Isabella checked her watch as the engines surged into life. She had plenty of time before she met her son for dinner. Absently, she wondered if he’d enjoyed his afternoon exploring the city. She’d missed his company today, but he was young and she was determined not to let her mood spoil the trip for him.

The giant Campari sign on the roof of the Hotel Riviera bobbed and swayed across the horizon as it slowly receded. Already they were moving out into the maze of waterways that criss-crossed the lagoon, seagulls circling above them. The buildings of the Lido seemed suddenly distant, and Isabella moved round to the open side of the ferry to look across the water at Venice. The metal guard rail was cool to the touch, encased in layer upon layer of white paint, polished by thousands of passing hands. Running her fingers along it, Isabella was aware of the young woman moving over to her side of the ferry.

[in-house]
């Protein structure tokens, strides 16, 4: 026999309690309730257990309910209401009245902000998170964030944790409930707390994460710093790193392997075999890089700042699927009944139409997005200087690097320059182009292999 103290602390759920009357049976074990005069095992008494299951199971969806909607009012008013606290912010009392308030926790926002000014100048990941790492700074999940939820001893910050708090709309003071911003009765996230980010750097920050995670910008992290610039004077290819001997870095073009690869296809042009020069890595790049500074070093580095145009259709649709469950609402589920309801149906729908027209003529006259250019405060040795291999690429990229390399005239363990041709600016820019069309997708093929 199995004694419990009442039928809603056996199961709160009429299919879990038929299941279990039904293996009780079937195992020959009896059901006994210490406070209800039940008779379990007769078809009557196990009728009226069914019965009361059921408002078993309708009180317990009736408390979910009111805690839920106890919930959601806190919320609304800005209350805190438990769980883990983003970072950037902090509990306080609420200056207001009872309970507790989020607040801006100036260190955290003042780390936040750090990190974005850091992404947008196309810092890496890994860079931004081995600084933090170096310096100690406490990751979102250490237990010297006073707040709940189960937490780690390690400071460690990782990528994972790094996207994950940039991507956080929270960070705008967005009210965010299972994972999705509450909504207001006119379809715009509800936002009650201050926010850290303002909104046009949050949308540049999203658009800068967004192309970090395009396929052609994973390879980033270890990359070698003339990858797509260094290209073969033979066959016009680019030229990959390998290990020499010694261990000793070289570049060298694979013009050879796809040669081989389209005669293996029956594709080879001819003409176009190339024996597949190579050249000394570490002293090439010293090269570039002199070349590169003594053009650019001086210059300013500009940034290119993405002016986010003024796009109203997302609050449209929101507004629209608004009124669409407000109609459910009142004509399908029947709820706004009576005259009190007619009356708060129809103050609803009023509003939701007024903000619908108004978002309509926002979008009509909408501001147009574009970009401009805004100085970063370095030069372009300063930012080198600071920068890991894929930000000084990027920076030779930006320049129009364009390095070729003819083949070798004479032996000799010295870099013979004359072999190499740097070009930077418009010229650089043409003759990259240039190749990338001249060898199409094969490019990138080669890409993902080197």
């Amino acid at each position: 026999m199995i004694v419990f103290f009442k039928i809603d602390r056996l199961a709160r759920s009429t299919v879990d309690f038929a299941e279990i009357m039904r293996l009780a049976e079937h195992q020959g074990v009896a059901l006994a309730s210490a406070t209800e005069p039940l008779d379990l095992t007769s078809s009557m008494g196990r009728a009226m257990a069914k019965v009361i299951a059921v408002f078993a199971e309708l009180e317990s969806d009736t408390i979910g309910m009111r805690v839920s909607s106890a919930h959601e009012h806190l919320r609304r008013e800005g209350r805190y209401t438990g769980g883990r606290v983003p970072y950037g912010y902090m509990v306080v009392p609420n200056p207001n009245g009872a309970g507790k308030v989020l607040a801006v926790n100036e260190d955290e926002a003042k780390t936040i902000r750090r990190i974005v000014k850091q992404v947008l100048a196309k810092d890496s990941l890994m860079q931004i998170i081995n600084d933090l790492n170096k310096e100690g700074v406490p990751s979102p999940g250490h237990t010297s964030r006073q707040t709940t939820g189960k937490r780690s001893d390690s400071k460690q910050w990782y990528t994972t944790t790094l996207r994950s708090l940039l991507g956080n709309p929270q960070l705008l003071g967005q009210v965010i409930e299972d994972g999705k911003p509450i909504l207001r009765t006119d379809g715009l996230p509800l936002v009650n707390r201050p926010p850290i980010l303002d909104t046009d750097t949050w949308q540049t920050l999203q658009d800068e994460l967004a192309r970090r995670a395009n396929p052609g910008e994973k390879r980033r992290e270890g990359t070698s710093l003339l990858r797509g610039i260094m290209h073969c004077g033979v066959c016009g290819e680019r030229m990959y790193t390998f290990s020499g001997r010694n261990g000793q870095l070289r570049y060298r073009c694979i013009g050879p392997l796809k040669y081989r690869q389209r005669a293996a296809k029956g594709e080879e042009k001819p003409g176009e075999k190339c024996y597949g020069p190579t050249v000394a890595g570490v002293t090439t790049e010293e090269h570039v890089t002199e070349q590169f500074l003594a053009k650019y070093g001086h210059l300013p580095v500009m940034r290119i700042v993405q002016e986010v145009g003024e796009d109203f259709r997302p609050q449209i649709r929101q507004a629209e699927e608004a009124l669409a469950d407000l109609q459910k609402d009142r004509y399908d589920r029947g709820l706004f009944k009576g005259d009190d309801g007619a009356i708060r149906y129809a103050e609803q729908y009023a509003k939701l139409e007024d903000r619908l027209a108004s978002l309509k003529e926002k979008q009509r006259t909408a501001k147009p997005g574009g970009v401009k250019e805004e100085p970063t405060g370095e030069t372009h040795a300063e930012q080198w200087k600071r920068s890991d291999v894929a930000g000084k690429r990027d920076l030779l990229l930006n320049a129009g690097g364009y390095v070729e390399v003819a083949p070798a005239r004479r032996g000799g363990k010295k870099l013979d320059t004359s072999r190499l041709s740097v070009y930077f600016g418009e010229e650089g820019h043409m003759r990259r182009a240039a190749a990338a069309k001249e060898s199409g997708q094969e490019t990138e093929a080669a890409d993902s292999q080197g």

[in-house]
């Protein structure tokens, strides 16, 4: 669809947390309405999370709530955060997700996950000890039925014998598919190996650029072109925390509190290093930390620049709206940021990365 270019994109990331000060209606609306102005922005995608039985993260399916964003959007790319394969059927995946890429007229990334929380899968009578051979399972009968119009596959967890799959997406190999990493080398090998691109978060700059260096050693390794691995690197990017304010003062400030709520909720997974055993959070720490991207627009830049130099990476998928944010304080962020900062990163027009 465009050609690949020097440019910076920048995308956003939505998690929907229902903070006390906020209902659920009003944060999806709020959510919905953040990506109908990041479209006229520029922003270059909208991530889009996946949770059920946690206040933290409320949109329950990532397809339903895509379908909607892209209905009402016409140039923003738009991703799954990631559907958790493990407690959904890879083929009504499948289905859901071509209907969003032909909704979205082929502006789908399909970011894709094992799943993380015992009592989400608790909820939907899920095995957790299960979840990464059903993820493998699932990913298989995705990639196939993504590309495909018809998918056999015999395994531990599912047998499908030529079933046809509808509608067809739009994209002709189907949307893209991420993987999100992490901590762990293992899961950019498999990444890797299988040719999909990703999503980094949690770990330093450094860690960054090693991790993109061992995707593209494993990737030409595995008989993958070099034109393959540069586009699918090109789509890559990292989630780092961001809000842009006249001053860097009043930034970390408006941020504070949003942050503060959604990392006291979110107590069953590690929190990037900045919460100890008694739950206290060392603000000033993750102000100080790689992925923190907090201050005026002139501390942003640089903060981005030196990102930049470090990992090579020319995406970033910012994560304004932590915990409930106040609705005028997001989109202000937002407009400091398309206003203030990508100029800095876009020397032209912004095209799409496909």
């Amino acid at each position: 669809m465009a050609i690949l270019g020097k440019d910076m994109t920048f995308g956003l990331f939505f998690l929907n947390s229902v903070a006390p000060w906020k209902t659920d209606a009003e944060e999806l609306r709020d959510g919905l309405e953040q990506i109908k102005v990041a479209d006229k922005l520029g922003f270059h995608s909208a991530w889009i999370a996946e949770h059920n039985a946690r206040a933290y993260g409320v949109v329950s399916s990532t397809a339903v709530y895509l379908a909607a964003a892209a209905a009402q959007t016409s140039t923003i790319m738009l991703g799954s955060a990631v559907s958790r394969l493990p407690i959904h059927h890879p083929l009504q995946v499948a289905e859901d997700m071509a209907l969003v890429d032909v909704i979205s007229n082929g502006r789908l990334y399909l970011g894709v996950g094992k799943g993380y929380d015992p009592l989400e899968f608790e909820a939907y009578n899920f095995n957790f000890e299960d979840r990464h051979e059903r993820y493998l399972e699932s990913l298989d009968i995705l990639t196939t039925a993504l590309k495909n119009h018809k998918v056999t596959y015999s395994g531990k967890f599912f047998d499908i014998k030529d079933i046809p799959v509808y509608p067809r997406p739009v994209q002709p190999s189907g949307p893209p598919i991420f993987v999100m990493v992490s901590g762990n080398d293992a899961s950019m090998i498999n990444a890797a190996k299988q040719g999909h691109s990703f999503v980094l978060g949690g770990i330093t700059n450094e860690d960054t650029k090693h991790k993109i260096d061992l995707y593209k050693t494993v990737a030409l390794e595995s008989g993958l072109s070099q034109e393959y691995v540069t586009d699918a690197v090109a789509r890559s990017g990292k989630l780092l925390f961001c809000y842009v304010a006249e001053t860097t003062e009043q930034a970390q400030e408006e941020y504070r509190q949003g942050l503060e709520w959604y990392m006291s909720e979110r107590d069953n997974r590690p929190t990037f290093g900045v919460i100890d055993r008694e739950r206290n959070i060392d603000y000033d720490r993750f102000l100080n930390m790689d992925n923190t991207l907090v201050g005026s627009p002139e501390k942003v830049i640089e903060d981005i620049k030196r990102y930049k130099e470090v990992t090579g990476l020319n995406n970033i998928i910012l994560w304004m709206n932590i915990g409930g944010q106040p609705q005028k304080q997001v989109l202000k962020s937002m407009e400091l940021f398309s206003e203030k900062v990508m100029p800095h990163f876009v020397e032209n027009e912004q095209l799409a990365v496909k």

There was a timeless quality about her and the way she dressed. Perhaps that was just normal for people on the continent. She looked so free with the breeze in her dark hair, taking in the view across the glittering water and clearly enjoying it. When she looked round, there was a warmth in her smile.

“Some journeys pass too quickly, don’t you agree?”

The question caught Isabella a little off guard. Somehow you don’t quite expect people to make conversation with you in a country where you don’t speak the language. How had the girl even known that she spoke English? Was she so obviously a British tourist?